Thursday, July 02, 2009

Physics, Fireworks, Fun



The Fourth of July is this Saturday, and I can't resist trying to inject a little physics fun into the holiday celebration. My apologies to those of you who just wanted to sit in your backyard, eat a burger, and enjoy some fireworks without mentally calculating the trajectory of your bottle rocket or trying to guess at the chemical composition of your Roman candle.

Let's start with colors. Say you're a pyrotechnician. (Wow, how cool would that be? But seriously, don't try this at home. This is a thought experiment, merely to entertain you while you munch your veggie burger and sip your kool-aid.) How do you get the red, white and blue sparkles of a patriotic display? Well, it all comes down to having the right ingredients. When heated, different chemicals give off different colors. Copper ingredients give you a brilliant blue, and even a tiny amount of sodium will blaze with yellow. This is all thanks to things happening at a tiny scale, among the ingredients' atoms. One of an atom's electrons can absorb heat, which excites it to a higher energy state for a while. When it comes back down, it releases energy in the form of a photon—light! Whole molecules can also absorb heat, which causes the atoms to vibrate relative to each other and give off photons. Most colors besides yellow are due to some combination of the two.

But making a rocket requires more than just including the final ingredients you need. For instance, strontium chloride and strontium hydroxide make a wonderful red, but they're too volatile to start with. Instead, you need to plan the perfect reaction that's going to give you the maximum explosion, with the correct end products.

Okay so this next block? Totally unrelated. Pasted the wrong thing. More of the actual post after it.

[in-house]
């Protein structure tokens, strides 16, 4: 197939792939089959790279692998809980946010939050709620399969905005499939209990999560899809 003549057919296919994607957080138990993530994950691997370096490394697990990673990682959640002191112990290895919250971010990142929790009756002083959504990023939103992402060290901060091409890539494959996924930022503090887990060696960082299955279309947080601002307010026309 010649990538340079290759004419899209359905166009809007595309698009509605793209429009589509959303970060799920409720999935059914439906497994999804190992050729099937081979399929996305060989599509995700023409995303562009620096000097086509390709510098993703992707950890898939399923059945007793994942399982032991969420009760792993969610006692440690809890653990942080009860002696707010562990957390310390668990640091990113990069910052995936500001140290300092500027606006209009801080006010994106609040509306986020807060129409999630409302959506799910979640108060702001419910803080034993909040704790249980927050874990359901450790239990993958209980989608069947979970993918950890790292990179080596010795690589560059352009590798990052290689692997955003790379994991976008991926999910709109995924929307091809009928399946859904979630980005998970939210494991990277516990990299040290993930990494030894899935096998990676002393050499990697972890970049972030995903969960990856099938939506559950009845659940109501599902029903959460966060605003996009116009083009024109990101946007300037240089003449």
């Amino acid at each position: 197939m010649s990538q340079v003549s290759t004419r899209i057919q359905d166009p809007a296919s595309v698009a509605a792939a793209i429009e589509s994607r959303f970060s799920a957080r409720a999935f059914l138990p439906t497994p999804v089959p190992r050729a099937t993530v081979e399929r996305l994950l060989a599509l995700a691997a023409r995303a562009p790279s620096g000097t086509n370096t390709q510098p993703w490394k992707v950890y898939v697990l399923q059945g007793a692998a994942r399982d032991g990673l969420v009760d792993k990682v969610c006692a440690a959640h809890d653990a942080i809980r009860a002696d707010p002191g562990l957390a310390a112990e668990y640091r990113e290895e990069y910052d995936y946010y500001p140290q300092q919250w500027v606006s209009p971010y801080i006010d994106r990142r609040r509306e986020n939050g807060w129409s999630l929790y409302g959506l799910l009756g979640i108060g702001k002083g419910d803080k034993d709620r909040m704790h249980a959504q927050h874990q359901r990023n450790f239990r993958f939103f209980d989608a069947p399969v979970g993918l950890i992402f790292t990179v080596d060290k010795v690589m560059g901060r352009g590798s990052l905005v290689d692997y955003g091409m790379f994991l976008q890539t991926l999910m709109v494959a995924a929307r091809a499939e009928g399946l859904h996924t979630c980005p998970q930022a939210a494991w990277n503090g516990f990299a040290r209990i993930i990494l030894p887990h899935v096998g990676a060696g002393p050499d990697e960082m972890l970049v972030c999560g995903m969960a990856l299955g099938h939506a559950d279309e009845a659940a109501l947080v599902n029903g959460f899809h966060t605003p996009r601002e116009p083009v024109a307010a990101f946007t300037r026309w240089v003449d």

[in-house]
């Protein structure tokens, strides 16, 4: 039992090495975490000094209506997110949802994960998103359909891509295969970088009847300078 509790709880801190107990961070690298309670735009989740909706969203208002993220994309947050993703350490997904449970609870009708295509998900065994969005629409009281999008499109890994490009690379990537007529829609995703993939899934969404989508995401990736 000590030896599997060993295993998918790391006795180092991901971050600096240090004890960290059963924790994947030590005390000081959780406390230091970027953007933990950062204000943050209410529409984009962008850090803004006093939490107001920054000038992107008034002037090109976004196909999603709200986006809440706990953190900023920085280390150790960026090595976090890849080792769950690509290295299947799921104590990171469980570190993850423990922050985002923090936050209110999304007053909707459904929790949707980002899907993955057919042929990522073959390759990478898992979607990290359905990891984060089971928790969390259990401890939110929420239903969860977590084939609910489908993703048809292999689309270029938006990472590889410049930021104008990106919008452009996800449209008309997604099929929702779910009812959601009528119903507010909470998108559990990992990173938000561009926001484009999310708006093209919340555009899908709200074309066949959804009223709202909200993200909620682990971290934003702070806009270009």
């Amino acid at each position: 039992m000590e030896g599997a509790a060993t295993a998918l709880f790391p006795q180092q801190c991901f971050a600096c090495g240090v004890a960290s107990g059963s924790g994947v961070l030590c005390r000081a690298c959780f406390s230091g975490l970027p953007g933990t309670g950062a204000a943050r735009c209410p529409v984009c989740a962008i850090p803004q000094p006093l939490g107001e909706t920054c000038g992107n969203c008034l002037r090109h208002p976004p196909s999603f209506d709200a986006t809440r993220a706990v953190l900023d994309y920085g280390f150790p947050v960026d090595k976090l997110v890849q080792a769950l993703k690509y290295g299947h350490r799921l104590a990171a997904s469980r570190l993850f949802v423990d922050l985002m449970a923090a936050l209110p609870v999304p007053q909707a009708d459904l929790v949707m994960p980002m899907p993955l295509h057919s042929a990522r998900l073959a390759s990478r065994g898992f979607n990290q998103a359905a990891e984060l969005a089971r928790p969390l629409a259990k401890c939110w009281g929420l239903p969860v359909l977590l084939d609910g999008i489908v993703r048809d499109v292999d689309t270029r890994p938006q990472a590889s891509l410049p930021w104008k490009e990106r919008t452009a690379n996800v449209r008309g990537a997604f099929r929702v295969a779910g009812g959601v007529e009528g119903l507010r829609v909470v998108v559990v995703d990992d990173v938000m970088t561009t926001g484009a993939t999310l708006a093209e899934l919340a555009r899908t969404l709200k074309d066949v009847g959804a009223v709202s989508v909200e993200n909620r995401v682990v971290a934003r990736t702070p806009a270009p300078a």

One important ingredient is the oxidizer (potassium perchlorate, for example, is nice and stable), which will produce a large amount oxygen in the reaction, and another is a reducer, which will burn the oxygen. (Pine root pitch is a popular choice). Strontium carbonate will result in getting the right color (due to strontium chloride) along with a lot of oxygen to burn:

2KClO4+SrCO4→SrCl2+K2CO3+4O2

Once you'vefound the alchemy that achieves a big explosion and "aaah"-inducing color, you would mix up the ingredients, with help from a binding agent, into a pellet called a "star." "Stars" can be as small as peas or as big as strawberries. Then you would fill your rocket with a black powder propellant, add your stars, and make sure the fuse is long enough to get your rocket into the air before the show begins.

Another pretty incredible thing that pyrotechnicians have to keep in mind for a big fireworks show is ballistics. How fast should they be traveling? How high will they go? How do you aim a hundred of them just right to get that shimmering bust of Uncle Sam? It's like your high school physics projectile motion lesson, but just a little bit cooler. One simple concept is that a bigger shell gives you faster take-off. This means the bigger rocket will fly to a greater height in the time it takes for the fuse to burn completely. Depending on how you pack your firework, you can get a range of effects: a halo, a palm tree, or even a weeping willow. Here's a really fun page that lets you see all the possible shapes. And if you want to impress your family and friends with your ability to determine the size of distant fireworks, check out this guide; all you'll need are some good fireworks to watch and your knuckles.

Have a wonderfully physics-packed Fourth of July!

2 comments:

  1. hey man thankz u gave me a good mark.on an essay

    ReplyDelete
  2. wana take dis outside?

    ReplyDelete